Windows 7 marked a pretty massive change in the Microsoft world. With Windows 7 we basically were allowed to test drive the new OS at several crucial points to see what we thought. Not only did this provide positive PR for the Redmond company, it also gave them free bug testing.
As we used the pre-release versions, Windows gathered crucial information about bugs and crashing that were relayed back to Microsoft. This in turn allowed them to address problems much more quickly. This trend continued with Windows 8, starting with the Developer Preview and ending with the Release and Enterprise Previews.
Between all the Windows 8 free-trial love, how much actual public testing was performed? According to Microsoft’s Steven Sinofsky, about 1,240,000,000 hours of total testing. This is actually pretty darn impressive.
Sinofsky also revealed on launch day there were already over 1,000 certified Windows 8 PCs. Not bad, not bad at all. Windows 8 represents a very real change from what we’ve seen in the past with Windows, but don’t let that fool you. Most of us who have truly JUMPED IN early to Windows 8 – setting our skepticism aside – have loved the ride.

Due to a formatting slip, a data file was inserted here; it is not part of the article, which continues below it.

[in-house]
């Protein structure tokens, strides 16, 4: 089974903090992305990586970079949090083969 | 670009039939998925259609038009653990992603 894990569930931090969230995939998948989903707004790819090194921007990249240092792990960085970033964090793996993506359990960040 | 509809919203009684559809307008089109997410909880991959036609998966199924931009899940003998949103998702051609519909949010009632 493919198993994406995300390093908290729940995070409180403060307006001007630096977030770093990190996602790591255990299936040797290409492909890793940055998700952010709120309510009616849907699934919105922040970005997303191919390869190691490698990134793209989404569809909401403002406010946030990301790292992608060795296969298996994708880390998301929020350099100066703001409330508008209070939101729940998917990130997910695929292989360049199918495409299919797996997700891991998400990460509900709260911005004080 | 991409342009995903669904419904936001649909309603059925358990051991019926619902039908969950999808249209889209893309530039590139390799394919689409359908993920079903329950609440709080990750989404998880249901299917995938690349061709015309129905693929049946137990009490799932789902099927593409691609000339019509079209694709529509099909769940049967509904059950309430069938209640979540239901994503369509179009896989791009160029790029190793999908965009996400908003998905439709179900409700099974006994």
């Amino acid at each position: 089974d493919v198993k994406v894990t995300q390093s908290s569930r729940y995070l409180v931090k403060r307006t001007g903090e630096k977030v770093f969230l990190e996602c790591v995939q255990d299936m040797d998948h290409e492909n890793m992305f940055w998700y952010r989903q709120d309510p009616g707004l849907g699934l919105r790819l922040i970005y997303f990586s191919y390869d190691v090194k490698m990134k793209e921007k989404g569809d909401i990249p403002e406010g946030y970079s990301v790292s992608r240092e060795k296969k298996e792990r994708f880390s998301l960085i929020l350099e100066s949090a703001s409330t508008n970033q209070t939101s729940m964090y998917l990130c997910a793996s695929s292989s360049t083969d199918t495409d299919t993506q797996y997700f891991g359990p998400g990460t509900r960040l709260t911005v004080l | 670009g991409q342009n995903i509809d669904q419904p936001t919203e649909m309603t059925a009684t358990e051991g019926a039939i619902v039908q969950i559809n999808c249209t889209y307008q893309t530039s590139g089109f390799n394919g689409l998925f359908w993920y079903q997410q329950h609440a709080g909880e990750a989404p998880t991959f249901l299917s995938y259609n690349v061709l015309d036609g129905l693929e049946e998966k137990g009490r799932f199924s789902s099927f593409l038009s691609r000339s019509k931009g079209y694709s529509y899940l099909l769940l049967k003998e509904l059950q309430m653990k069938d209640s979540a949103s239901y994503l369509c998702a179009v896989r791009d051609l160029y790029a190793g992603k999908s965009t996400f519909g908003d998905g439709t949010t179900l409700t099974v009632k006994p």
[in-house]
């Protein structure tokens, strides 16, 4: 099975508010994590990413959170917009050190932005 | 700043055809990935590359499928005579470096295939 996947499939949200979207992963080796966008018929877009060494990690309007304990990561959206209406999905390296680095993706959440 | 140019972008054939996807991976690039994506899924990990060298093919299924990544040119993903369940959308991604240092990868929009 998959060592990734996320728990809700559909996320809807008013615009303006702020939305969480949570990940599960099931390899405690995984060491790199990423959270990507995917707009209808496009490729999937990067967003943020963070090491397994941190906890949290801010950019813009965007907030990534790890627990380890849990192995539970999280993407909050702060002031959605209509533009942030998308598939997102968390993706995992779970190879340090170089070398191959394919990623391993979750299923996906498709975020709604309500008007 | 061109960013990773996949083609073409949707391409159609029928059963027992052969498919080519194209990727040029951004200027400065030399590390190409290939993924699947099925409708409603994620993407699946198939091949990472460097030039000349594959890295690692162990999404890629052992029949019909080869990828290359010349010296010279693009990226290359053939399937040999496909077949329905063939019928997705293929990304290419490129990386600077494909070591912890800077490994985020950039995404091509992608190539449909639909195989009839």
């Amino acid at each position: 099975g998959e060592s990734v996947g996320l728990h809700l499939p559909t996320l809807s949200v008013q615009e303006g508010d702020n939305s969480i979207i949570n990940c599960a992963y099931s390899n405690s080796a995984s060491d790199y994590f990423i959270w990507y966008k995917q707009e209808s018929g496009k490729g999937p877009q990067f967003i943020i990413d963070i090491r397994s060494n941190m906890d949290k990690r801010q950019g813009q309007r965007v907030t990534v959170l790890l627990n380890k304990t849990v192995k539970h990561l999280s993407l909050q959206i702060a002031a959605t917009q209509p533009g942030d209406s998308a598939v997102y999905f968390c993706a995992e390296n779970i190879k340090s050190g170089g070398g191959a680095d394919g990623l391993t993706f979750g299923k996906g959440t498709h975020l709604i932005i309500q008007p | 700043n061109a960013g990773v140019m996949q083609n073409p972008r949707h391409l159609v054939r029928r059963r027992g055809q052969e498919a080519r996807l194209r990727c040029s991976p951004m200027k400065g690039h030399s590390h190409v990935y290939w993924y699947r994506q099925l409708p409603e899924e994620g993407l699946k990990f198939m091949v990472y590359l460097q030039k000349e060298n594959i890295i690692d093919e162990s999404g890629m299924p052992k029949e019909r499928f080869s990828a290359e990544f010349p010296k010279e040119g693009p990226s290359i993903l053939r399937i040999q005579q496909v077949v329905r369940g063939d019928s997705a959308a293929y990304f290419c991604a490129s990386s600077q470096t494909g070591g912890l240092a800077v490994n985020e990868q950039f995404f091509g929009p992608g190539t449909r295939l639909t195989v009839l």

Sure, the Start UI still isn’t necessarily a favorite for many techies, myself included, but the new OS is clearly a dramatic improvement from the already great Windows 7. Have you taken the plunge to Windows 8 yet? There is really no better time for those that already have XP, Vista or 7– after all, a downloadable upgrade to Windows 8 for just $39.99 is nothing short of a steal.